It was signed by all parties over a week ago. This was not a last-minute task.
The judge was satisfied. The stipulation was accepted by the court and distributed to the panel Tuesday morning.
The panel proceeded to hear the entire prosecution case on Tuesday: the 12-page written stipulation, two videos that were also part of the stipulation, and three prosecution witnesses that appeared to aid Lt. Watada’s theory of the case.
The judge raised concerns about the document on Wednesday morning, moments before Lt. Watada was set to take the witness stand.
The judge had just received a new proposed legal instruction from Seitz. Since the judge had recently ruled that the order given to Lt. Watada to deploy to Iraq was “legal,” Seitz took the logical next step. Entitled “Reasonable Mistake of Fact/Law,” his new instruction was designed to inform the panel that even if Lt. Watada were “mistaken” in his belief that the order was illegal, a defense to the “missing movement” charge would be viable if the panel made a finding that Lt. Watada’s belief that the order was illegal was “reasonable.”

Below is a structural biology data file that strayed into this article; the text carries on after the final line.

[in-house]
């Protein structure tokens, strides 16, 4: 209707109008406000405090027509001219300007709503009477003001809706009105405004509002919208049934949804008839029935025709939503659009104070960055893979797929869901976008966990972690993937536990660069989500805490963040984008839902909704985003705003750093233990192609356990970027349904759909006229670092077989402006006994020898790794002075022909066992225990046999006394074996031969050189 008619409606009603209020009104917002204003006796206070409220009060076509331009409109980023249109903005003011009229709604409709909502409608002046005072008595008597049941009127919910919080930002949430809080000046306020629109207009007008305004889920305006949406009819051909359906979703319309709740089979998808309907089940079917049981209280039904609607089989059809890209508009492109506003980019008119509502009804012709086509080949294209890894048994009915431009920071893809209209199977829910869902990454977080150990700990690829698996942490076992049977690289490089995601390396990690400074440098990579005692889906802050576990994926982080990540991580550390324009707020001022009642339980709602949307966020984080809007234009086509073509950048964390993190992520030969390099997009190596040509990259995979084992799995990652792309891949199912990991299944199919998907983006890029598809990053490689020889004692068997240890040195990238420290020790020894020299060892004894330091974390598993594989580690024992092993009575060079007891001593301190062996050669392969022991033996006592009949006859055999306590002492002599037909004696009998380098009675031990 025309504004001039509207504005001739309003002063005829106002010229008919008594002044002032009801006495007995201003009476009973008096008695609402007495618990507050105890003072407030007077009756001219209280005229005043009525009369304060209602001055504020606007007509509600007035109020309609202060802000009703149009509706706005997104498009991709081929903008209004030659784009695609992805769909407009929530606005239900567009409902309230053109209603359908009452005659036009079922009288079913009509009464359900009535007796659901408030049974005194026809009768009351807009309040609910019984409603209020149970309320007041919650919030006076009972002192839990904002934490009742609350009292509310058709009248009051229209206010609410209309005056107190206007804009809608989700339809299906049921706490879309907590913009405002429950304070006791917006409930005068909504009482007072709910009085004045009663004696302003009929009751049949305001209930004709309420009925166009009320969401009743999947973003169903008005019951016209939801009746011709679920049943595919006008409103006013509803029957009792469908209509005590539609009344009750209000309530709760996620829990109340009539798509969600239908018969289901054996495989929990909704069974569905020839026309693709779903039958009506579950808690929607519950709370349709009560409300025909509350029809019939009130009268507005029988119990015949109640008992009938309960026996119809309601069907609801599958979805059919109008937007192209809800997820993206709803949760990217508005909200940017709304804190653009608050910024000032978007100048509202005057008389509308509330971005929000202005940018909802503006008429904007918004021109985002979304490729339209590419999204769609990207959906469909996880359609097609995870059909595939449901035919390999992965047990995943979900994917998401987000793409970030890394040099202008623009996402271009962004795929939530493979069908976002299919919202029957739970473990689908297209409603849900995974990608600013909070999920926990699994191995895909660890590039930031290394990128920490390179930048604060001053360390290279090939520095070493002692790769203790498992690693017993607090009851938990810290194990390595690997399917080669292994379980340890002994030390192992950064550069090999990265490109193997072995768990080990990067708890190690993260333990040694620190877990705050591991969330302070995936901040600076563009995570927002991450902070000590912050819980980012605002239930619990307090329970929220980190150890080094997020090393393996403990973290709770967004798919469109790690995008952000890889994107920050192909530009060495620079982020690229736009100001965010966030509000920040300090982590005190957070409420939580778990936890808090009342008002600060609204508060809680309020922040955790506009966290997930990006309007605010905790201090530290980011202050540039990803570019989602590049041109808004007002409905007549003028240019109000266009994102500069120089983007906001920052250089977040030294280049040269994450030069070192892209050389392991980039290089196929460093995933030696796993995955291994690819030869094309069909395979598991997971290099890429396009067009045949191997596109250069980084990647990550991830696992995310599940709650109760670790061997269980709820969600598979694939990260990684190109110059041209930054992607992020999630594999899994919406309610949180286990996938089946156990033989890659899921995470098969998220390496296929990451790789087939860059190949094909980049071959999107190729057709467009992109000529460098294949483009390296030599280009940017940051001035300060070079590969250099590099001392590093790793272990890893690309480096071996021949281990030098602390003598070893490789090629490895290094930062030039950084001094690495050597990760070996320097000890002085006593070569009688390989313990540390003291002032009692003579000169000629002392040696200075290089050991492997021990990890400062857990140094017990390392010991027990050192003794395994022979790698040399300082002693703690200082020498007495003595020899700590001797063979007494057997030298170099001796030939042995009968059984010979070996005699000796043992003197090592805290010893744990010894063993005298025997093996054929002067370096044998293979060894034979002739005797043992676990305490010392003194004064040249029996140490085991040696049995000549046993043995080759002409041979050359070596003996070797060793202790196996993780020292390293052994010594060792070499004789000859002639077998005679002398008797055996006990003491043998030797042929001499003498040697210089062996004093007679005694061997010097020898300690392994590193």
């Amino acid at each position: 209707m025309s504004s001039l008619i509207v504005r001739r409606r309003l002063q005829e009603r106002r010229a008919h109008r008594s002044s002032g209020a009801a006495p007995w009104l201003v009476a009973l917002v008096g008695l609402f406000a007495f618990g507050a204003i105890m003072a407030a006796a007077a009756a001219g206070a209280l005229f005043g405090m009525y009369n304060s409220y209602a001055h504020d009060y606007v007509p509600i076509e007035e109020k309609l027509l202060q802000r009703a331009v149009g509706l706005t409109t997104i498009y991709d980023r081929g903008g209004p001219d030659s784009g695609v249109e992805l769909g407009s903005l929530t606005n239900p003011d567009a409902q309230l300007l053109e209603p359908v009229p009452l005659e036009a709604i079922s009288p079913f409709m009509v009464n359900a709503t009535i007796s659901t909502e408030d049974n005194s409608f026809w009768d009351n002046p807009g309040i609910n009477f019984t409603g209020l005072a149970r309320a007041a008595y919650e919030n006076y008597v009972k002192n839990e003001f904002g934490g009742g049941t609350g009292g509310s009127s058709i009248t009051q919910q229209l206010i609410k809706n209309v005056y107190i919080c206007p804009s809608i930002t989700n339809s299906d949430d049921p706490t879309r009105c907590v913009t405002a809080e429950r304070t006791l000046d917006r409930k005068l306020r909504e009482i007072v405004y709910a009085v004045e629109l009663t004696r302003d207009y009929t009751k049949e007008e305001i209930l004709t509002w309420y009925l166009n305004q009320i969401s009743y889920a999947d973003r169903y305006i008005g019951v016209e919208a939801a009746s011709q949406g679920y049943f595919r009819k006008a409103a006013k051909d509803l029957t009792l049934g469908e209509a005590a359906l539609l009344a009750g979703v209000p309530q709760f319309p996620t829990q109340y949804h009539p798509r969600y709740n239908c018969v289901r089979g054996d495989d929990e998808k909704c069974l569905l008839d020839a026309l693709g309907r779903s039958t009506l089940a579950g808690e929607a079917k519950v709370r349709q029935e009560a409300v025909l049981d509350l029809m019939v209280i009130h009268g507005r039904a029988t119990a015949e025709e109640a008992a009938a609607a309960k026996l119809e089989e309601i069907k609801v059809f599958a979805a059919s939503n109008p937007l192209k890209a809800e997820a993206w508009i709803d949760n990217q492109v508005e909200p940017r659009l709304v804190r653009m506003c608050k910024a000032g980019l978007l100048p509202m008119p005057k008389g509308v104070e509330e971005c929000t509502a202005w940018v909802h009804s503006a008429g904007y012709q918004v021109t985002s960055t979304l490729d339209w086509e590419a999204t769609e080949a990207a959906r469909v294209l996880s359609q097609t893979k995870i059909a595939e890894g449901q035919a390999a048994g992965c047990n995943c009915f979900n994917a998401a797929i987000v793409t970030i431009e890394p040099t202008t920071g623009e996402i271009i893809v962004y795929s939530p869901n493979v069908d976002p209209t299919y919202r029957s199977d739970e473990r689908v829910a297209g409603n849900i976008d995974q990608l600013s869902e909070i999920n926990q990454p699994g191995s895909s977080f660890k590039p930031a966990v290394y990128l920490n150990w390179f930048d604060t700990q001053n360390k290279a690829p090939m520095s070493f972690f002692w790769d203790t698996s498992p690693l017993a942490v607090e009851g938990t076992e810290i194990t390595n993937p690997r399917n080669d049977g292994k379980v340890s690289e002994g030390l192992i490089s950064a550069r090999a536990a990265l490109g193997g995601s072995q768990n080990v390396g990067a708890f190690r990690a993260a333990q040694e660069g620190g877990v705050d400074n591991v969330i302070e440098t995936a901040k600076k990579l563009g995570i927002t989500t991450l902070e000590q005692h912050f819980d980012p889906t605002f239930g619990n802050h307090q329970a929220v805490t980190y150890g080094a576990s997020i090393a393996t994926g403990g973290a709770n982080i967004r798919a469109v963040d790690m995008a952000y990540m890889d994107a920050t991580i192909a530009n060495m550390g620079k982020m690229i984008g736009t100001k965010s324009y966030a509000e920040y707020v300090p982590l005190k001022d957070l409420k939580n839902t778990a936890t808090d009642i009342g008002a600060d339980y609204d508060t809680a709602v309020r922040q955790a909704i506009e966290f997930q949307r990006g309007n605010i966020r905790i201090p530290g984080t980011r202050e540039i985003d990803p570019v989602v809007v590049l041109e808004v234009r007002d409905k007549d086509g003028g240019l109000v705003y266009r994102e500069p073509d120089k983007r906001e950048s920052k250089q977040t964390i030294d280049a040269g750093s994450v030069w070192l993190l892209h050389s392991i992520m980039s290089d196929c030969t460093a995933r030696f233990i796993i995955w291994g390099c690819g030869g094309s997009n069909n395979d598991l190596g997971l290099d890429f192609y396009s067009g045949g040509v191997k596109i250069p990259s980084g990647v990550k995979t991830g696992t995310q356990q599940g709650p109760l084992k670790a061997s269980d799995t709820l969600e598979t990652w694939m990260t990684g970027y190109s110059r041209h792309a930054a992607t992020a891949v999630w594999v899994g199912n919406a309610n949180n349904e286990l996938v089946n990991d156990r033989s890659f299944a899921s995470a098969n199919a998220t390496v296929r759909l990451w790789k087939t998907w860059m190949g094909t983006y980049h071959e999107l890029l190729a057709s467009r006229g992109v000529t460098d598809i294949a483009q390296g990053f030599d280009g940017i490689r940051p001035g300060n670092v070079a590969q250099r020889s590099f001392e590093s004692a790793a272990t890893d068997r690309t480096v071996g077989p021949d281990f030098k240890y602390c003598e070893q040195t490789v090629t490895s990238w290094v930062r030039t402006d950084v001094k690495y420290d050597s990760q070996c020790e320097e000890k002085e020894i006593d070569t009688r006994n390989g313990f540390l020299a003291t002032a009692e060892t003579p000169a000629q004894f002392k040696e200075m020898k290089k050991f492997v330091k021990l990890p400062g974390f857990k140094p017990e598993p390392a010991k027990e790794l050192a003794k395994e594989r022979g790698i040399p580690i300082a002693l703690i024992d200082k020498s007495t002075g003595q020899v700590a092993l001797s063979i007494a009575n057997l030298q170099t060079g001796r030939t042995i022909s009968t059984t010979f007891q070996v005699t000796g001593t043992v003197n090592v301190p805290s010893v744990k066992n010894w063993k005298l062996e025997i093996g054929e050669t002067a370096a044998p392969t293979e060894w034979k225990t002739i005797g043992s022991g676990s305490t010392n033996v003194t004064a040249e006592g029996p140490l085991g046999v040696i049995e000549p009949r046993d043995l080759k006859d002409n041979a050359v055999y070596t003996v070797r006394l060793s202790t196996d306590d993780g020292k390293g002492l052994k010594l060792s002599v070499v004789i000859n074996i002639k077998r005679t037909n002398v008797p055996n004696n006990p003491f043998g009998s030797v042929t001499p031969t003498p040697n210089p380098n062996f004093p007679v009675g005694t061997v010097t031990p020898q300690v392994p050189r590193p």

Shaken by this instruction, the judge tried to claim that Seitz had introduced some error by submitting this instruction, forgetting that the panel had not seen the instruction and hence any error was literally impossible!
Realizing the error of his ways, the judge then tried to speak to Lt. Watada about his understanding of the stipulation without asking Seitz for his permission. After initially warning the judge that he might not let him speak to Lt. Watada, Seitz relented and told the judge that he would let him speak to him over objection.
The judge repeatedly tried to shake Lt. Watada’s insistence that he reasonably believed that he was following an illegal order, all the while insisting that he wasn’t trying to mislead him in any way. Lt. Watada again respectfully but firmly punctuated his remarks with his state of mind.
Unsuccessful in his apparent effort to derail the
defense, the judge then claimed that “I’m not seeing we have a meeting of the minds here,” Head said. “And if there is not a meeting of the minds, there’s not a contract.” (Seattle Times)
At this point, both the defense and the government figuratively “threw their arms around each other” and repeatedly told the judge that they wanted the trial to go forward. Courtroom observers agreed that they had never seen such a thing in their lives.